Location and welfare in cities: impacts of policy interventions on the urban poor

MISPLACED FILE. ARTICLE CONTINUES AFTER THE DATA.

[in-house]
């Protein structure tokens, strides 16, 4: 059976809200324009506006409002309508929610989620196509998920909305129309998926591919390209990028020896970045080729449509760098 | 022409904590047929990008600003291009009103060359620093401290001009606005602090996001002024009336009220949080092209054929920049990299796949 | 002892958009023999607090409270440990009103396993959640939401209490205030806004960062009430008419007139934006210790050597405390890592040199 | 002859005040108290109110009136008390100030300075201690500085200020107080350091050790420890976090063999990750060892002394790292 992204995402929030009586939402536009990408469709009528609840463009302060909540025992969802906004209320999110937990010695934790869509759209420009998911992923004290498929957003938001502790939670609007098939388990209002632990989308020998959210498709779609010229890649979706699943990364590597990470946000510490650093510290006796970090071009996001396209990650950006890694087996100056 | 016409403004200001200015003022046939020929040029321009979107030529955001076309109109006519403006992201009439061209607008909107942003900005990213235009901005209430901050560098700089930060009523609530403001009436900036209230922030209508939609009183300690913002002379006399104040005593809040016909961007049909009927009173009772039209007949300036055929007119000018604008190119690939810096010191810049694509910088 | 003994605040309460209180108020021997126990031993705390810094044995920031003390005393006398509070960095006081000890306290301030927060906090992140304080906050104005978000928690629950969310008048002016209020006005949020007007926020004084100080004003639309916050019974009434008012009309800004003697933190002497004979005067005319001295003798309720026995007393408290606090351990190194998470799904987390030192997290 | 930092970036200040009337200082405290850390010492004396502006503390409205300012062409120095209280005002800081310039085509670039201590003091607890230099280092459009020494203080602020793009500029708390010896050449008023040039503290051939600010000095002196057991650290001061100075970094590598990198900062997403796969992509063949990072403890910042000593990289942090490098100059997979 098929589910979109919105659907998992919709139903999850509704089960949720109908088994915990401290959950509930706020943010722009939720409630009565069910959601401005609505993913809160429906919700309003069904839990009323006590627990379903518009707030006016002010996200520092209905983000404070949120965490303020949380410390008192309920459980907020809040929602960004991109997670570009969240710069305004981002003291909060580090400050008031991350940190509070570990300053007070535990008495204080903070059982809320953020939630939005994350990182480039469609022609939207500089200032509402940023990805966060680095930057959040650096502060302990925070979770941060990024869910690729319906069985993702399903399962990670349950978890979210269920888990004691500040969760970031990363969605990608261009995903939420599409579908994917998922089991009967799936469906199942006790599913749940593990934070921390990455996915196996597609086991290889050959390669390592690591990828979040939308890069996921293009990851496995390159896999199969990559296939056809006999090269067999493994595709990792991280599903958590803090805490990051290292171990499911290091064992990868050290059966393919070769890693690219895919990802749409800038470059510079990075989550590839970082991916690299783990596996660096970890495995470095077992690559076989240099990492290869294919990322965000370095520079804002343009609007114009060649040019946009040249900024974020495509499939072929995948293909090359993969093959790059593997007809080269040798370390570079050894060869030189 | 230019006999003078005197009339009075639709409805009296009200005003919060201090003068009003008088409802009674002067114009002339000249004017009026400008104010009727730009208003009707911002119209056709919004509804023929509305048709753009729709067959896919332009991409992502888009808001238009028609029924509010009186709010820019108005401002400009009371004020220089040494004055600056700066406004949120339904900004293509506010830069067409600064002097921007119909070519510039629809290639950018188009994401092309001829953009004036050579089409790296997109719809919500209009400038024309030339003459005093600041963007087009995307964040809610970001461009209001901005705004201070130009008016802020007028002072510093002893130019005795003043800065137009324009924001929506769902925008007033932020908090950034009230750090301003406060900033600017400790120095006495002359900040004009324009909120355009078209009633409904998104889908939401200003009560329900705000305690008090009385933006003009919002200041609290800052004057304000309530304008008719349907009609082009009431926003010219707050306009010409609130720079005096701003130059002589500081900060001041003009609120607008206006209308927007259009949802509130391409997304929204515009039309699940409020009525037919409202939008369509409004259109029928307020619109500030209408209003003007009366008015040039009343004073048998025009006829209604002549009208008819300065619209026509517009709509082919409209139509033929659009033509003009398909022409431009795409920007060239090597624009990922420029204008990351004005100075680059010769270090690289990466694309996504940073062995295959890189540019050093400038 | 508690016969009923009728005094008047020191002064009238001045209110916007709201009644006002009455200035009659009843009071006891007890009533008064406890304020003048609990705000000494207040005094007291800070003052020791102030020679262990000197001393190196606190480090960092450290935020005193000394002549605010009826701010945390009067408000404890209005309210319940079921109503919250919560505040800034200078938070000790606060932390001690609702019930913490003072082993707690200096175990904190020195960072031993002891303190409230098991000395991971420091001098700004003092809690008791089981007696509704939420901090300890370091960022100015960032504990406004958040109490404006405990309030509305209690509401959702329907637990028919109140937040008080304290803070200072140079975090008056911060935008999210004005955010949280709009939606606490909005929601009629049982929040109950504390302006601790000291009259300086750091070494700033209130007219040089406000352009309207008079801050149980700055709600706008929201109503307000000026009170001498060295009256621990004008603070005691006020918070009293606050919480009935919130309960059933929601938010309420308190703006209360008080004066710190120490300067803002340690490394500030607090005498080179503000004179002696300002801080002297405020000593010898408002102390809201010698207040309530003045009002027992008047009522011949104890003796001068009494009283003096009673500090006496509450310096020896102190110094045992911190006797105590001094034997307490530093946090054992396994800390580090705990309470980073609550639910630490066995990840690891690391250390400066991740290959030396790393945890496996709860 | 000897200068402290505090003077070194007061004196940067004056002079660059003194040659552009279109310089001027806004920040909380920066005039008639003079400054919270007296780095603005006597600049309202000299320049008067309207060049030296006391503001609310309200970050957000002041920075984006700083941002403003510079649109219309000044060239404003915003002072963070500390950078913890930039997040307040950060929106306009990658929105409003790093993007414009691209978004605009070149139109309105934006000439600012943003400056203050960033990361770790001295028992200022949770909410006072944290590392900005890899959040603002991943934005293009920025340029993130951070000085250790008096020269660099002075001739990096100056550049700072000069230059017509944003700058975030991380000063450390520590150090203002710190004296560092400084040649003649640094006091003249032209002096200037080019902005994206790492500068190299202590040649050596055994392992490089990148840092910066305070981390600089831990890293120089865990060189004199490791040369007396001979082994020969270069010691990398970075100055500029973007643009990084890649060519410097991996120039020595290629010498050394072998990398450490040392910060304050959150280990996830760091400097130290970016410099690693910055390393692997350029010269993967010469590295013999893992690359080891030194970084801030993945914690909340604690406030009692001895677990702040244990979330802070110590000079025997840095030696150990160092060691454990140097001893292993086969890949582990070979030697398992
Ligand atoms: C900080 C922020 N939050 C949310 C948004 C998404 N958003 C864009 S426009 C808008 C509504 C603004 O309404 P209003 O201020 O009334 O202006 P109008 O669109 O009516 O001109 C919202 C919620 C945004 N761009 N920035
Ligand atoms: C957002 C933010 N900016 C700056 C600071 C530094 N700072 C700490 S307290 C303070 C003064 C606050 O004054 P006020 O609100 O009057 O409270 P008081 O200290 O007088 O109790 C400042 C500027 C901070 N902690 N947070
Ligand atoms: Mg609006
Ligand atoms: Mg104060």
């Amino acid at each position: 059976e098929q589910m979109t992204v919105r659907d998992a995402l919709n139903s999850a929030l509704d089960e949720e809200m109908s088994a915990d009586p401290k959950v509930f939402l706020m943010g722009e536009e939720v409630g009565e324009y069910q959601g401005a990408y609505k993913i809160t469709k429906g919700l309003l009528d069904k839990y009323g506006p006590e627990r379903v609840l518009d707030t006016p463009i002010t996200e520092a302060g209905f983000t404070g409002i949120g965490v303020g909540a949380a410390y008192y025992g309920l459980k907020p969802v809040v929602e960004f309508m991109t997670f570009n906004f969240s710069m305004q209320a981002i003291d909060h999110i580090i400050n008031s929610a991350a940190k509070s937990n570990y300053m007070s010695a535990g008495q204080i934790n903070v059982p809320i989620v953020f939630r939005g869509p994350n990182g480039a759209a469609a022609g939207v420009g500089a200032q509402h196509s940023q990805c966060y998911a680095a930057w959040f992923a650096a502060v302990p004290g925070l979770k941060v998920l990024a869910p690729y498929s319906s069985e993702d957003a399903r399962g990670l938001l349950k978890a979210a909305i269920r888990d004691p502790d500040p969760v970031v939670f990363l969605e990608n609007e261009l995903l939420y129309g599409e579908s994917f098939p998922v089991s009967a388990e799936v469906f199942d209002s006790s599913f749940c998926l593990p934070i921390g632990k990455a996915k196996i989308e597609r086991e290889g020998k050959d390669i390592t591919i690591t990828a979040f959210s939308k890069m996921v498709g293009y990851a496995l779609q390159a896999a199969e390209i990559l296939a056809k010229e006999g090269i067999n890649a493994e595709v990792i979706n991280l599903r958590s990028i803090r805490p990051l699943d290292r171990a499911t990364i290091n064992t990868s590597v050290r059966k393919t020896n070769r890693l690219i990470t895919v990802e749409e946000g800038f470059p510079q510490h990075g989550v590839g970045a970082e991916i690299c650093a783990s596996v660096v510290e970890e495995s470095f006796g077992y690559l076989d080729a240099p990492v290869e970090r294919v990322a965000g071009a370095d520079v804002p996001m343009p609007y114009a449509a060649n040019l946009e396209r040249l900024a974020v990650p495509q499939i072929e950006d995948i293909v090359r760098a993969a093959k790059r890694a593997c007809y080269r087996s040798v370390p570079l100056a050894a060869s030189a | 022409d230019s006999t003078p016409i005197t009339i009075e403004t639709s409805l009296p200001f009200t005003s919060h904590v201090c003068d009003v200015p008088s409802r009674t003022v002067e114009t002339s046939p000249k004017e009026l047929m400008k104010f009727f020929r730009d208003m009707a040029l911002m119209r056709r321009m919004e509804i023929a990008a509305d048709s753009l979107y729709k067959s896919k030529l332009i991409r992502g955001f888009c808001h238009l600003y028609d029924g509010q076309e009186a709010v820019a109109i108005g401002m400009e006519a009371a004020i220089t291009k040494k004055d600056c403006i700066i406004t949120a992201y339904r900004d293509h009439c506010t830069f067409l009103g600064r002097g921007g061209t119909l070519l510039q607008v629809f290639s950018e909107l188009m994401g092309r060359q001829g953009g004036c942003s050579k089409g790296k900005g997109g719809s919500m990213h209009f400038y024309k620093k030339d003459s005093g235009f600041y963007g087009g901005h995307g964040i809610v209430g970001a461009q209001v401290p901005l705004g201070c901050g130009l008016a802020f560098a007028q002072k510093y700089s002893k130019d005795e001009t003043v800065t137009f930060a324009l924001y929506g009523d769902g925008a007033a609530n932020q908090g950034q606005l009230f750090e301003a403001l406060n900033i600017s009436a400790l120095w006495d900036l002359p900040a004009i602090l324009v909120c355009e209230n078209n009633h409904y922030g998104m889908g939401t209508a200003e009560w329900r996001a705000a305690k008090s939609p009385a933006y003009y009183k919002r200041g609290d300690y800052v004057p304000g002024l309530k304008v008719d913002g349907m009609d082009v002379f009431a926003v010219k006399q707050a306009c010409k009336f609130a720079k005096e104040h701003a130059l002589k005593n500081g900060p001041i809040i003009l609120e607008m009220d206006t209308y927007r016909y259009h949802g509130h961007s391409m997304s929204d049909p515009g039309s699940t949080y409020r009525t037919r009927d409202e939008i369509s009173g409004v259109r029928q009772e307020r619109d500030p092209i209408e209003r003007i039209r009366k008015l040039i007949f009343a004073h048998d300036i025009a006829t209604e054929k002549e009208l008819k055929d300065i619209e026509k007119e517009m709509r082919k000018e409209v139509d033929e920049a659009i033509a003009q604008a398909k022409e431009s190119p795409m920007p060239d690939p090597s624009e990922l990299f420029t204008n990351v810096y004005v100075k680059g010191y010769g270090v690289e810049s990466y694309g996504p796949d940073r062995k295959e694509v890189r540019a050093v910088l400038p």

Informal settlements are an integral part of the urban landscape in developing countries. These settlements are widely distributed within cities, including central business centers and peripheral areas with environment hazards. In most cases, residents of these settlements do not have access to basic public services and amenities. In this paper, the authors examine the impact of interventions, such as upgrading basic services and resettlement policies, on the welfare of residents of these informal settlements, who are typically the urban poor. To examine these interventions, they estimate models of residential location choice and allow households to be sensitive to commuting costs to work, demand for public services, and preferences for community composition. The authors'empirical analysis is based on recently collected survey data from Pune, India, and shows that poor households prefer to live close to work and in communities that consist of people sharing common socio-demographic characteristics. From the perspective of households living in informal settlements, upgrading settlements in the original place is welfare enhancing. If a household must be relocated, it greatly prefers to be moved to a community that resembles its current community.
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